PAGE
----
Metro

‘This is a whole new body of literature’: Records being digitized could give us new perspective on Colonial life

Curator Katherine Ness weighed an artifact excavated from a Colonial house.
Plimoth Plantation
Curator Katherine Ness weighed an artifact excavated from a Colonial house.

James Cooper has spent much of his life collecting church records from dusty shoeboxes and damp basements. Now he’ll get a chance to share them with the world — and they may give people a new perspective on Colonial life.

A new project will digitize thousands of “fugitive” church records and manuscripts from Congregational churches that were never assembled before because there is no body governing the churches or how they store their records, said Cooper, director of the American Congregational Association’s New England Hidden Histories project.

In the Colonial era, Cooper says, everything that went on first “went through the doors of the local church,” whose ministers served as community mediators, teachers, counselors, and historians.

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“Some people are going to be very surprised about the material in these records, especially those who think the Puritans did not have a good time,” he said. “Some of the passages are pretty close to being rated R.”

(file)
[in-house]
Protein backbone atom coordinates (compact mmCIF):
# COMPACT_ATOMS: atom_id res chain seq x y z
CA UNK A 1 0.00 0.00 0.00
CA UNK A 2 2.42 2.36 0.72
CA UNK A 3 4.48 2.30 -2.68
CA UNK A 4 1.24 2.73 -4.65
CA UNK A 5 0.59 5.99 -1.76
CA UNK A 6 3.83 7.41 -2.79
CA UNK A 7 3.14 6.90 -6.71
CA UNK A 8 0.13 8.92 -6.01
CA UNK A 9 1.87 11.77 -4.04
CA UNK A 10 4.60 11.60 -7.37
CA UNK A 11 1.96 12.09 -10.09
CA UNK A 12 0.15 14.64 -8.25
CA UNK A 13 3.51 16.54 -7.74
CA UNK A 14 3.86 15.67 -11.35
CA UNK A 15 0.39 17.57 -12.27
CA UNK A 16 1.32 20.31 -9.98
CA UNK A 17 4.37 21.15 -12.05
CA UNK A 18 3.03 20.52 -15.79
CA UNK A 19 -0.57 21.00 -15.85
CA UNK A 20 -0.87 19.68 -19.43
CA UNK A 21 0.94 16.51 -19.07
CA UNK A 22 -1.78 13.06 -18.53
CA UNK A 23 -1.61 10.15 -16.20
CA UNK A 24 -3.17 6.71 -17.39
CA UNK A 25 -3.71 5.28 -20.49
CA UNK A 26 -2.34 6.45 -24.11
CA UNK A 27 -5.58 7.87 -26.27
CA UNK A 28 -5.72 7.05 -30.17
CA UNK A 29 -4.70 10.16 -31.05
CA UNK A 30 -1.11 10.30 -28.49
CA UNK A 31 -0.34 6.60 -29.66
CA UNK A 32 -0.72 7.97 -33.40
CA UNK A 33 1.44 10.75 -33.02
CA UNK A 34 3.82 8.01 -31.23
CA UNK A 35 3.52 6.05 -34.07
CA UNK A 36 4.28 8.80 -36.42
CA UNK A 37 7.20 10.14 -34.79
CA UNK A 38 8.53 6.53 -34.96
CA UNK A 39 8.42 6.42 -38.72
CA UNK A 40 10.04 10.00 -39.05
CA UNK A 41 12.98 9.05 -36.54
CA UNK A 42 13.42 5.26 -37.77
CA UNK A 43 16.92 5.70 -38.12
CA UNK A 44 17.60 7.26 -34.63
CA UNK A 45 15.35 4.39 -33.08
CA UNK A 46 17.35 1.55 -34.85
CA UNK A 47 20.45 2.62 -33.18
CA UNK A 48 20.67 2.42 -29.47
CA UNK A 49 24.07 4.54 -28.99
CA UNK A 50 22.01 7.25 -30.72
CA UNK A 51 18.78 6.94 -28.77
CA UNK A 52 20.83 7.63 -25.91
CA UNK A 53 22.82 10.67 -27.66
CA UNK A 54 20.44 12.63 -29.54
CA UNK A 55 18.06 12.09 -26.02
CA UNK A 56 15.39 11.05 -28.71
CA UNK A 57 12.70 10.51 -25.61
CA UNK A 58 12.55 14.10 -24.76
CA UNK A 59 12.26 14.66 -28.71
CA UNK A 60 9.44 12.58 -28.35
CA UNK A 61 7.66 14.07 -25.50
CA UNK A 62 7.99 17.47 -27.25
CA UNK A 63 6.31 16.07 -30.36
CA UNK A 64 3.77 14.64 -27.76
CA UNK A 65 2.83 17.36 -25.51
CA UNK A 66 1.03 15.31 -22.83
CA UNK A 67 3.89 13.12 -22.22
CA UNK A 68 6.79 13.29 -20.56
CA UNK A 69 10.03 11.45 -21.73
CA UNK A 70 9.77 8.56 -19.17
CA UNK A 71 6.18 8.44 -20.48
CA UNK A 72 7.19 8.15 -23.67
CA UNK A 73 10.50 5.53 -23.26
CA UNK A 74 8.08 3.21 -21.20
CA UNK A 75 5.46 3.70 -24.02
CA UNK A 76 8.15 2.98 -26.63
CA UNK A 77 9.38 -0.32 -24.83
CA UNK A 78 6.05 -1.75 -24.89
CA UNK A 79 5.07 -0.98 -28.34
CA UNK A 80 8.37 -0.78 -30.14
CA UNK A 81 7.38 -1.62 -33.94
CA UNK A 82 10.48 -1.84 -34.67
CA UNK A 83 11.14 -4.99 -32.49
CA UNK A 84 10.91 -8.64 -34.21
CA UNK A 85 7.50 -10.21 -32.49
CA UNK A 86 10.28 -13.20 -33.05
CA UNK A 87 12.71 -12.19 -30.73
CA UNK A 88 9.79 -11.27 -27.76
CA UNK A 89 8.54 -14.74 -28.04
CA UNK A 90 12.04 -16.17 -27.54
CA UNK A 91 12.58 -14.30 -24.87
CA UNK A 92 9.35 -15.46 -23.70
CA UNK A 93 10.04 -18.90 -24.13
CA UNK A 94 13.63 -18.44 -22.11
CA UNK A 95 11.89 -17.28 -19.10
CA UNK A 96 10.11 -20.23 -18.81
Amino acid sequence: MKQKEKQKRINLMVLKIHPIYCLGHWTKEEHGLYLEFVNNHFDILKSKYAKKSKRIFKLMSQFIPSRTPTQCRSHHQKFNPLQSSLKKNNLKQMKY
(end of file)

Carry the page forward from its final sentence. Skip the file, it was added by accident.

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The project will allow Cooper to continue his search for the far-flung documents and digitize them along the way. It’s among 12 projects in Massachusetts that will receive more than $1.7 million in grant funding from the National Endowment of the Humanities. The American Congregational Association will receive $308,000.

“These records have never been consulted in a systematic way because they were inaccessible,” Cooper said. “We historians are lazy. We would much rather find something that was published in an archive than travel around from town to town and church to church. It’s a lot of work.”

Peggy Bendroth, executive director of the Congregational Library, which is run by the association, said the documents will also diversify the narrative of the period, adding new, previously unheard voices.

“The documents they’ve been using are from educated people writing sermons and lectures,” Bendroth said. “This is a whole new body of literature that is just beginning to be tapped. We’re really excited about this. This is not just educated men — these are women and children and Native Americans, too.”

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The University of Massachusetts Boston was another grant recipient. It was awarded $181,000 to create a digital catalog of Plimoth Plantation’s archeological collection, which includes artifacts excavated from Pilgrim homes built in the 17th century.

Katherine Ness, curator of collections at the living history museum (inset), said thousands of objects from four archeological sites will be catalogued and photographed. To the untrained eye, the collection is just a bunch of ordinary objects. But they tell a story, Ness says.

Laney Ruckstuhl can be reached at laney.ruckstuhl@globe.com. Follow her on Twitter @laneyruckstuhl.